Carmona is running against Republican challenger Jeff Flake to succeed Jon Kyl as U.S. senator from Arizona. Flake’s congressional voting record is problematic, and includes support for an amendment to the Affordable Care Act to prohibit abortion coverage, support for defunding Planned Parenthood, and a vote against expanding the Children’s Health Insurance Program (CHIP).

As a U.S. senator, Carmona can bring his lifetime of experience as a physician and public-health expert to the legislature. When it comes to our medical care, no matter our political affiliations, we all need access to the best scientific evidence, and we need someone who will be a champion for our health in the U.S. Senate.

Dr. Carmona generously took time for an interview with us via telephone on October 3, 2012.


Many of us, including myself, are becoming increasingly concerned about the hostility toward science exhibited by some of our current lawmakers. What can you do to inject reason and scientific evidence into an increasingly politicized discourse about public health?

Well, first and foremost, if you remember my tenure as surgeon general, I had to do that. There was a lot of ideological, nonscientific-driven sentiment, and when necessary I stood up and I addressed the issues appropriately. It wasn’t a perfect world, especially when you have many of those ideologues thinking differently, but nevertheless, I will do the same thing as a senator.

And I think I enter the Senate with, if you will, the imprimatur of being a surgeon general and a trauma surgeon and a registered nurse and a paramedic. I bring all those years of cumulative science to the table as I discuss things with my colleagues. And although they may be ideologically driven, and I will certainly acknowledge their personal beliefs, that’s not science and it’s not fact. Continue reading

Meet Our Candidates: David Butler for State Representative, LD 25

The Arizona general election will be held on November 6, 2012, with early voting starting on October 11. After the many recent legislative challenges to reproductive health care access, both nationally and statewide, the importance of voting in November can’t be overstated. To help voters, Planned Parenthood Advocates of Arizona has endorsed candidates who have shown strong commitment to reproductive health and freedom. Along with those endorsements, we are spotlighting our endorsed candidates in a series called “Meet Our Candidates.” To vote in the general election, you must register to vote by October 9 — and can even register online. Make your voice heard in 2012!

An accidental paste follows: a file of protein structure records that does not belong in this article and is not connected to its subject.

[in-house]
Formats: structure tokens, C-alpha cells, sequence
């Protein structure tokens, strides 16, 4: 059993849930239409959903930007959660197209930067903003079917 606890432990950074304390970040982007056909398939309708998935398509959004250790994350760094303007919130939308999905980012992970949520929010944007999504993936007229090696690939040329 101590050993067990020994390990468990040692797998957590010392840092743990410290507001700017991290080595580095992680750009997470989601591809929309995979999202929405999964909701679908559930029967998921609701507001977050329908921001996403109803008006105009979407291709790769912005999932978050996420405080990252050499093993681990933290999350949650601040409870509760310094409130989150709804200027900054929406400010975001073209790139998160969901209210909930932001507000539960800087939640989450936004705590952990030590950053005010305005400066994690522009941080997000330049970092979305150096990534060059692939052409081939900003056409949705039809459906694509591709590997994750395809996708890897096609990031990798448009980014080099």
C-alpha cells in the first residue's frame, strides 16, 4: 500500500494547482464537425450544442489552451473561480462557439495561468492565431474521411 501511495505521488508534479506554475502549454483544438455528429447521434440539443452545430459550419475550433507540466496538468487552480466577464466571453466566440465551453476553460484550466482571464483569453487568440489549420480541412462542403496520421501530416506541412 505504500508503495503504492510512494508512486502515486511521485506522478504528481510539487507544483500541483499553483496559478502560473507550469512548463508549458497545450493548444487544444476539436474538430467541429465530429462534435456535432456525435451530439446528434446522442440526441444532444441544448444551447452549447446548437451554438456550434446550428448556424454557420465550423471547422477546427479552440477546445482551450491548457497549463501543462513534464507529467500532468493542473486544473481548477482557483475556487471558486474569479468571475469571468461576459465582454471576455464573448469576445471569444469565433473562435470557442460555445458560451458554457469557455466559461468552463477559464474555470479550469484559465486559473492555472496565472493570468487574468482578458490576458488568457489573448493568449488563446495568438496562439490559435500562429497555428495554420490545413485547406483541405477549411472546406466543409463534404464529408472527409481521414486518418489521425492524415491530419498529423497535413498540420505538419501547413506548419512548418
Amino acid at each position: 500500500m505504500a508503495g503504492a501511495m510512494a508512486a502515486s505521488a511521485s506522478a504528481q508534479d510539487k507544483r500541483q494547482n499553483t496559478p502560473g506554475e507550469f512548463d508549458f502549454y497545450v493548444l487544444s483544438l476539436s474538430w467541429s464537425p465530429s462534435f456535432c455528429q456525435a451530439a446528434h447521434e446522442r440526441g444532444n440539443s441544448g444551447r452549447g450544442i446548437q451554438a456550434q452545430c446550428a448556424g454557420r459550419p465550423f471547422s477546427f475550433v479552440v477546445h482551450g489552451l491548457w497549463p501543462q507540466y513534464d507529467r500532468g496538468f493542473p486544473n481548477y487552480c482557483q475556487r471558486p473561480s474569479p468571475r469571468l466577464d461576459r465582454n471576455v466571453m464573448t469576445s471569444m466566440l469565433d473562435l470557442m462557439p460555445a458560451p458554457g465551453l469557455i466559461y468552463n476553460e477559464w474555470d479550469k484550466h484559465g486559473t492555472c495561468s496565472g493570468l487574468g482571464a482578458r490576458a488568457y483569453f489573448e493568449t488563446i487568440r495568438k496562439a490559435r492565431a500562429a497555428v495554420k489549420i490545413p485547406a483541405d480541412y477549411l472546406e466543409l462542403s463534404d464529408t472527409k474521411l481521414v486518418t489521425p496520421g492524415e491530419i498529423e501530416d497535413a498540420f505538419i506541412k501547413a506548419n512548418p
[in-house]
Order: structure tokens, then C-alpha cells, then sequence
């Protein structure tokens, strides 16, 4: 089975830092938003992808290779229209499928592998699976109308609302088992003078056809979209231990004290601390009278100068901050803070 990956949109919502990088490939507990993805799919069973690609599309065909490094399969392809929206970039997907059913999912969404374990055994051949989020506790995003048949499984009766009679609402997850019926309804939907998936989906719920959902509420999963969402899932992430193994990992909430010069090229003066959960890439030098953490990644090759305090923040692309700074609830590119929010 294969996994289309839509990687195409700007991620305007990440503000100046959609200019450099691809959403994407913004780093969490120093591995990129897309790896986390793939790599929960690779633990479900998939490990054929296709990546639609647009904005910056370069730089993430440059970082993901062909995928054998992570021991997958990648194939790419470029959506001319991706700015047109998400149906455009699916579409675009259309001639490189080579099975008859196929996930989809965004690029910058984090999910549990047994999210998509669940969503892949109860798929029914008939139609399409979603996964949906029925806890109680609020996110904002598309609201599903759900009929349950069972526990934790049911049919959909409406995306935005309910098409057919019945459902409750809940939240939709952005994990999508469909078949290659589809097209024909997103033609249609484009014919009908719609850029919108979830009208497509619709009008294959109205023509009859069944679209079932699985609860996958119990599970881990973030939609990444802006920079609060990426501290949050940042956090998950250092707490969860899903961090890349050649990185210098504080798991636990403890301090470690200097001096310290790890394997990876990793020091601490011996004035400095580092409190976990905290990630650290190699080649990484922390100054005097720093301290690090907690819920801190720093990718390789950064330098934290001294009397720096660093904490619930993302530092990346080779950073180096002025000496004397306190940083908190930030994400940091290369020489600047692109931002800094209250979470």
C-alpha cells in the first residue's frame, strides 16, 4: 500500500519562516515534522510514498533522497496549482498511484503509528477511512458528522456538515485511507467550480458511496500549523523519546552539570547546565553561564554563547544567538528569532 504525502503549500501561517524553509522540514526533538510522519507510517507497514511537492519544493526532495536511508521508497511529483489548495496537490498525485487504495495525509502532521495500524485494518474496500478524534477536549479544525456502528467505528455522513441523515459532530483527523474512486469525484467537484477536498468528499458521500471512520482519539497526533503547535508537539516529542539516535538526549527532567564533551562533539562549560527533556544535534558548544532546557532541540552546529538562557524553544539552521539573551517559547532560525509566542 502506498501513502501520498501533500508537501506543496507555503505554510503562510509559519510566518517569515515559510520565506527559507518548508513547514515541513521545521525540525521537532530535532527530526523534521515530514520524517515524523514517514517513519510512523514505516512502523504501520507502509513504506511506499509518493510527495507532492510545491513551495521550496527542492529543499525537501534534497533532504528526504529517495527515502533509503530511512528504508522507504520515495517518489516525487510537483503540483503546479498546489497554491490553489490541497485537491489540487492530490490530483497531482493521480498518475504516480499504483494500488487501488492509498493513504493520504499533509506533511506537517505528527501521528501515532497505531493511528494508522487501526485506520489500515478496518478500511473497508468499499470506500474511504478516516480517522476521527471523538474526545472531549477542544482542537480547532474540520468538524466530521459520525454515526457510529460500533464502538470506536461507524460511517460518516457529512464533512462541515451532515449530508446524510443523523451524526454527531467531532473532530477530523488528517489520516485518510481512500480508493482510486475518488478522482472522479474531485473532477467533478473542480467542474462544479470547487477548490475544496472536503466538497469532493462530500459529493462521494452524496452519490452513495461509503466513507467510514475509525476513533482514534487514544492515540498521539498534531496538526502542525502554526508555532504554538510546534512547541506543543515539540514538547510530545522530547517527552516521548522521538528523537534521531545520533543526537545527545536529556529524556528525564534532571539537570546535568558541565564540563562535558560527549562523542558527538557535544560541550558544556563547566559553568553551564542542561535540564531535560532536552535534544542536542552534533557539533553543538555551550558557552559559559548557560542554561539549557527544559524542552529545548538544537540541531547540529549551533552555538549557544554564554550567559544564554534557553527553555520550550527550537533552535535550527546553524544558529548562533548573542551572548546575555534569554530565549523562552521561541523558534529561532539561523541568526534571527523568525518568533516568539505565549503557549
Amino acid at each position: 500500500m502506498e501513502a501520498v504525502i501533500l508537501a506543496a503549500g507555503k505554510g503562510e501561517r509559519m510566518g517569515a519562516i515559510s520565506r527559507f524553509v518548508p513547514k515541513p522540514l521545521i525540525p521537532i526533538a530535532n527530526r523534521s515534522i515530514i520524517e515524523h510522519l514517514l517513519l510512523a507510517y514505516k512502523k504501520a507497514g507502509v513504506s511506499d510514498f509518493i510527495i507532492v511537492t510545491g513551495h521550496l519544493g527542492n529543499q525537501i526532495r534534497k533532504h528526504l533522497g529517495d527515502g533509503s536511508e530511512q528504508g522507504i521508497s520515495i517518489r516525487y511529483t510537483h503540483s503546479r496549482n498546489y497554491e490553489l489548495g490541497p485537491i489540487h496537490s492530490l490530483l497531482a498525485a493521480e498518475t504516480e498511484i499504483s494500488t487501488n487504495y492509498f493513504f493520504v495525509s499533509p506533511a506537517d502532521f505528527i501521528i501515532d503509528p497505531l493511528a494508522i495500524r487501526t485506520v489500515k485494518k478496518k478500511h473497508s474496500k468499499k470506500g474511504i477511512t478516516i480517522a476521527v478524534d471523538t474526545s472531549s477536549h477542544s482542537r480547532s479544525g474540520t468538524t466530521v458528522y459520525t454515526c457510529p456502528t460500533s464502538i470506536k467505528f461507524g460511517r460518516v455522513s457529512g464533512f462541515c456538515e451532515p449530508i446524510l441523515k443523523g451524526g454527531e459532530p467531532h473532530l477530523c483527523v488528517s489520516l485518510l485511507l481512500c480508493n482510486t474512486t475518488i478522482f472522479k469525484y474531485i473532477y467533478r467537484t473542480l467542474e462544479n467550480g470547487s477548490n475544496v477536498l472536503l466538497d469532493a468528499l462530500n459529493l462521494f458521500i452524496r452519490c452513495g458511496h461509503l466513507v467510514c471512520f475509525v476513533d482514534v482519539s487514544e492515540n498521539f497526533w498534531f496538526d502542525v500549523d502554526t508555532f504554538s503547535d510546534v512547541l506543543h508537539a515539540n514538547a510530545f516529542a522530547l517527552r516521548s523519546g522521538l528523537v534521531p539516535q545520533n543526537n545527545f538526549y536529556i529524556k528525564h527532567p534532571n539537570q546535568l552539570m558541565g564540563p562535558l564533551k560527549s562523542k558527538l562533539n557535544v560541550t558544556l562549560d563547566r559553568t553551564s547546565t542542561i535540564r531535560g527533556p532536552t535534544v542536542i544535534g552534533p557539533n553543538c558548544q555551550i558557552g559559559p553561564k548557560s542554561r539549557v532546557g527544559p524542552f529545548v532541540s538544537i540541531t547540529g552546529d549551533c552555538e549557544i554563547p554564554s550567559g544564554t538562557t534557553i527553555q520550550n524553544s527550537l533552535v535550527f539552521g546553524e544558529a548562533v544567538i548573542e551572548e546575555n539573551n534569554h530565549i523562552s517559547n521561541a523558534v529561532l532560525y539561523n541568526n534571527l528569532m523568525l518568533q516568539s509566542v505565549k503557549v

Born in Cleveland, Ohio, David Butler came to Arizona in 1993 with a degree in political science from Ohio State University and an interest in politics that has spurred his involvement in many campaigns. Earlier this year Butler launched his own campaign, seeking to represent Legislative District 25 in the House of Representatives. Located in Maricopa County, LD 25 includes much of Mesa, where Butler lives with his wife Vivian.


“A woman, not politicians, should make the informed decisions when it comes to her own reproductive rights.”


Because of his positions on women’s health and choice issues, Butler has received an endorsement from Planned Parenthood Advocates of Arizona. He generously took the time for an interview with PPAA on September 26, 2012.

Please tell us a little about yourself.

I was born in Cleveland, Ohio into a typical middle class family. I graduated from the Ohio State University with a B.A. degree. I majored in political science. I moved to Arizona in 1993. I met Vivian and we were married in 2000. Between us we have four grown children and nine grandchildren. I am a self-employed wholesale distributor and sell products to local grocery chains.

You’re running against Rep. Justin Olson, who sponsored HB2800, which Planned Parenthood called a bill that “attempts to prevent Planned Parenthood from providing services to AHCCCS and Title X patients and prohibits any governmental entity from entering into a contract with or making a grant for family planning to any organization that performs abortions.” How would you respond to Olson’s involvement with this bill?

I would respond to Rep. Olson’s involvement in HB2800 by stating that the bill is an invasion of women’s reproductive rights. I believe that it is wrong to prevent Medicaid-eligible women from seeking routine preventive services, even from providers that also offer abortions. A woman, not politicians, should make the informed decisions when it comes to her own reproductive rights. Continue reading